New York: In a first of its kind lawsuit, a decorated Sikh-American soldier has sued the US military, alleging that because of his religious beliefs he is being subjected to “discriminatory” testing that no other soldier in the US Army goes through.
Captain Simratpal Singh, 28 was in December last year granted a temporary religious accommodation to serve in the US Army while maintaining his Sikh turban, unshorn hair and beard.
The accommodation, a rare exception, was scheduled to remain in effect until March 31 but in an unprecedented step backward, the US Army recently ordered Singh to report today for “extraordinary, non-standard additional testing as a precondition for remaining in the Army”, international law firm McDermott Will & Emery, representing Singh, said in a statement.
The firm, along with the Sikh Coalition and the Becket Fund for Religious Liberty, filed the federal lawsuit against the Department of Defence on behalf of Singh, who has earned a Bronze Star for clearing explosives from roads in Afghanistan, and received numerous other military accolades in various positions.
Singh is scheduled to be sequestered for three days to undergo testing that no other soldier in the US Army has ever been subjected to, including the soldiers permitted to maintain beards for medical reasons and previously-accommodated Sikh soldiers, the law firms said.
The New York Times said the tests seek to determine if his helmet would fit over his long hair and if his gas mask could seal to his face.
The lawsuit, which is the first of its kind on behalf of a Sikh officer, demands that the US military continue to accommodate Singh’s Sikh turban, unshorn hair, and unshorn beard and “abandon its unfair and discriminatory” testing.
“For years we have worked to avoid litigation under the guiding belief that the US military would finally do the right thing,” said Amandeep Sidhu, Partner at McDermott Will and Emery.
“The US Constitution and the Religious Freedom Restoration Act make it clear that Captain Singh has the right to practice his faith in the military and we are confident that the court will agree,” said Sidhu.
Once the testing is enjoined, Singh seeks a further ruling directing the Army to make his religious accommodation permanent.
“I have so much pride in my Sikh identity and service to my nation,” Singh had said in December after receiving his temporary accommodation.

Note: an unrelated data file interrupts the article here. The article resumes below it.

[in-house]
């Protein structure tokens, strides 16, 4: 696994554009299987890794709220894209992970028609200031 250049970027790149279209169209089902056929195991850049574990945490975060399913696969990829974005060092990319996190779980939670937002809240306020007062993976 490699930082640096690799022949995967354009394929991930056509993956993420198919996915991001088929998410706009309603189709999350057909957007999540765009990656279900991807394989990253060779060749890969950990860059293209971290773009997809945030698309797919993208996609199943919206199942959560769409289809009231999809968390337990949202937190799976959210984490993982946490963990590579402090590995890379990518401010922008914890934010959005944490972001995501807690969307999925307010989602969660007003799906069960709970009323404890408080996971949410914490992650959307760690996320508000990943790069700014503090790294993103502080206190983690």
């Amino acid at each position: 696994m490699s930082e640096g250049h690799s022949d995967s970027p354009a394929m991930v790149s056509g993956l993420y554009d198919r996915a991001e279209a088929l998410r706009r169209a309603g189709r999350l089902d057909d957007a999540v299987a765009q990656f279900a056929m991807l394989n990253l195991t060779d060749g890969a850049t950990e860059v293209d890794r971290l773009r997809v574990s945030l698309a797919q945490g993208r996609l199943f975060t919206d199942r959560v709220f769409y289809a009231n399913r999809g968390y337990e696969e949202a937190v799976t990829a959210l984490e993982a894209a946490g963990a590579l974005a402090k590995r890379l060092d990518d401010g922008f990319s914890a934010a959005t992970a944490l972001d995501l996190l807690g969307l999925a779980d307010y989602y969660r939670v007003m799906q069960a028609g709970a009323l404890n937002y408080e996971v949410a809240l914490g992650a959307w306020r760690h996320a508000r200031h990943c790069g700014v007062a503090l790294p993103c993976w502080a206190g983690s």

“To feel spiritually whole, while continuing my military career, has always been the dream,” he had said.
Singh had enrolled in West Point in 2006 and after failed attempts to obtain an accommodation, he had to cut his hair and shave his beard in order to be able to serve in the Army.
Singh, who graduated from West Point with honours in 2010, filed an accommodation request in October last year and was granted a temporary 30-day accommodation to serve while maintaining his Sikh articles of faith.
“Captain Singh is being subject to discriminatory testing that isn’t required of any other soldiers, even those with medical or religious accommodations. The Army cannot delay in providing him his statutory and constitutionally mandated right to an accommodation to serve as an observant Sikh in the Army,” said the Sikh Coalition’s Legal Director, Harsimran Kaur.
Senior Counsel at the Becket Fund for Religious Liberty Eric Baxter said the US Army should be trying to get more soldiers like Singh instead of banning them from serving or punishing them for their beliefs.
“It’s time for the Pentagon to stop playing games and start doing the right thing – for Captain Singh, for Sikh Americans, and for all Americans,” Baxter added.
Last year, 27 retired US Generals called on the US department of Defence to eliminate the ban on observant Sikhs.
These generals join 105 Members of Congress, 15 US Senators and 21 national interfaith and civil rights organisations, who have previously signed letters in support of American Sikhs’ right to serve.